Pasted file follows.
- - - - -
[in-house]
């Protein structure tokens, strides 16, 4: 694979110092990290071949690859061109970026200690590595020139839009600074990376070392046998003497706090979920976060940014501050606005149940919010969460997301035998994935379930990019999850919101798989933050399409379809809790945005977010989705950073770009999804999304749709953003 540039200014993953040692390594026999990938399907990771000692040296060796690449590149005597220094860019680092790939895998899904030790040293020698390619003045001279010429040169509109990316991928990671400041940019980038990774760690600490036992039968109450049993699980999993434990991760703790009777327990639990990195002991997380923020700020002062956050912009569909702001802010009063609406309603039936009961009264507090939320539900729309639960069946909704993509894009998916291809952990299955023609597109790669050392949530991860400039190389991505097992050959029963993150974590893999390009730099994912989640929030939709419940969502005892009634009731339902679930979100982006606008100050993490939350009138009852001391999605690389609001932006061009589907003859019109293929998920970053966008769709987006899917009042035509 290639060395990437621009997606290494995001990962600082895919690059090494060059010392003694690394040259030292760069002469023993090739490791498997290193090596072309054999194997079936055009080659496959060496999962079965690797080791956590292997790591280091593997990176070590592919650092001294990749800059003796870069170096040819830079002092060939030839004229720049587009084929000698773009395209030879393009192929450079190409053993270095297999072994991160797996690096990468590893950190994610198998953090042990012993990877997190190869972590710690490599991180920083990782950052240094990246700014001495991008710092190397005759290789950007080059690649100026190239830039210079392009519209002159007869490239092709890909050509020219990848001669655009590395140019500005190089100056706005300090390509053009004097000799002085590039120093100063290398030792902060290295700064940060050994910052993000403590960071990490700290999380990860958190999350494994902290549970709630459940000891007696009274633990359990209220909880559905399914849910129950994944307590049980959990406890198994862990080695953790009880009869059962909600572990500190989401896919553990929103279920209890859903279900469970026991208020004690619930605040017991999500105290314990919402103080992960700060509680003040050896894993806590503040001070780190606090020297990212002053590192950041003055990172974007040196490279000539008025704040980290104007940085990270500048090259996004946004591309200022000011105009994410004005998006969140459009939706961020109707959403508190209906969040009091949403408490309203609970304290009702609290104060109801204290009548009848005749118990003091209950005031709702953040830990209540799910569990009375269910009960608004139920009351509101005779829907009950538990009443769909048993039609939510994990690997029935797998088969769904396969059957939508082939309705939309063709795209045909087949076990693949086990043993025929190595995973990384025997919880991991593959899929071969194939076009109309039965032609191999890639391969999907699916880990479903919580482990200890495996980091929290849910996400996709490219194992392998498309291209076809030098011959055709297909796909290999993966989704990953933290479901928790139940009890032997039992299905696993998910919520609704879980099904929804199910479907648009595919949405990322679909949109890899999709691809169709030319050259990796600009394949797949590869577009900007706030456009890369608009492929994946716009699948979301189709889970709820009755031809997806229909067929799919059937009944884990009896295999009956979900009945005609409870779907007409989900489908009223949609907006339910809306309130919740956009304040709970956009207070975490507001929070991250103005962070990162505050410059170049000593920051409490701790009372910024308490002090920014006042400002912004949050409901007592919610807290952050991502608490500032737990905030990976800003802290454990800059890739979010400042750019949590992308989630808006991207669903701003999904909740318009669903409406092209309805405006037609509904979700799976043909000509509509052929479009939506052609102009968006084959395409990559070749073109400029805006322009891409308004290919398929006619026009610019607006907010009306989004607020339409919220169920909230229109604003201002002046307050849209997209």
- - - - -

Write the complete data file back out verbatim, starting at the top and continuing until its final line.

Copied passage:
[in-house]
């Protein structure tokens, strides 16, 4: 694979110092990290071949690859061109970026200690590595020139839009600074990376070392046998003497706090979920976060940014501050606005149940919010969460997301035998994935379930990019999850919101798989933050399409379809809790945005977010989705950073770009999804999304749709953003 540039200014993953040692390594026999990938399907990771000692040296060796690449590149005597220094860019680092790939895998899904030790040293020698390619003045001279010429040169509109990316991928990671400041940019980038990774760690600490036992039968109450049993699980999993434990991760703790009777327990639990990195002991997380923020700020002062956050912009569909702001802010009063609406309603039936009961009264507090939320539900729309639960069946909704993509894009998916291809952990299955023609597109790669050392949530991860400039190389991505097992050959029963993150974590893999390009730099994912989640929030939709419940969502005892009634009731339902679930979100982006606008100050993490939350009138009852001391999605690389609001932006061009589907003859019109293929998920970053966008769709987006899917009042035509 290639060395990437621009997606290494995001990962600082895919690059090494060059010392003694690394040259030292760069002469023993090739490791498997290193090596072309054999194997079936055009080659496959060496999962079965690797080791956590292997790591280091593997990176070590592919650092001294990749800059003796870069170096040819830079002092060939030839004229720049587009084929000698773009395209030879393009192929450079190409053993270095297999072994991160797996690096990468590893950190994610198998953090042990012993990877997190190869972590710690490599991180920083990782950052240094990246700014001495991008710092190397005759290789950007080059690649100026190239830039210079392009519209002159007869490239092709890909050509020219990848001669655009590395140019500005190089100056706005300090390509053009004097000799002085590039120093100063290398030792902060290295700064940060050994910052993000403590960071990490700290999380990860958190999350494994902290549970709630459940000891007696009274633990359990209220909880559905399914849910129950994944307590049980959990406890198994862990080695953790009880009869059962909600572990500190989401896919553990929103279920209890859903279900469970026991208020004690619930605040017991999500105290314990919402103080992960700060509680003040050896894993806590503040001070780190606090020297990212002053590192950041003055990172974007040196490279000539008025704040980290104007940085990270500048090259996004946004591309200022000011105009994410004005998006969140459009939706961020109707959403508190209906969040009091949403408490309203609970304290009702609290104060109801204290009548009848005749118990003091209950005031709702953040830990209540799910569990009375269910009960608004139920009351509101005779829907009950538990009443769909048993039609939510994990690997029935797998088969769904396969059957939508082939309705939309063709795209045909087949076990693949086990043993025929190595995973990384025997919880991991593959899929071969194939076009109309039965032609191999890639391969999907699916880990479903919580482990200890495996980091929290849910996400996709490219194992392998498309291209076809030098011959055709297909796909290999993966989704990953933290479901928790139940009890032997039992299905696993998910919520609704879980099904929804199910479907648009595919949405990322679909949109890899999709691809169709030319050259990796600009394949797949590869577009900007706030456009890369608009492929994946716009699948979301189709889970709820009755031809997806229909067929799919059937009944884990009896295999009956979900009945005609409870779907007409989900489908009223949609907006339910809306309130919740956009304040709970956009207070975490507001929070991250103005962070990162505050410059170049000593920051409490701790009372910024308490002090920014006042400002912004949050409901007592919610807290952050991502608490500032737990905030990976800003802290454990800059890739979010400042750019949590992308989630808006991207669903701003999904909740318009669903409406092209309805405006037609509904979700799976043909000509509509052929479009939506052609102009968006084959395409990559070749073109400029805006322009891409308004290919398929006619026009610019607006907010009306989004607020339409919220169920909230229109604003201002002046307050849209997209």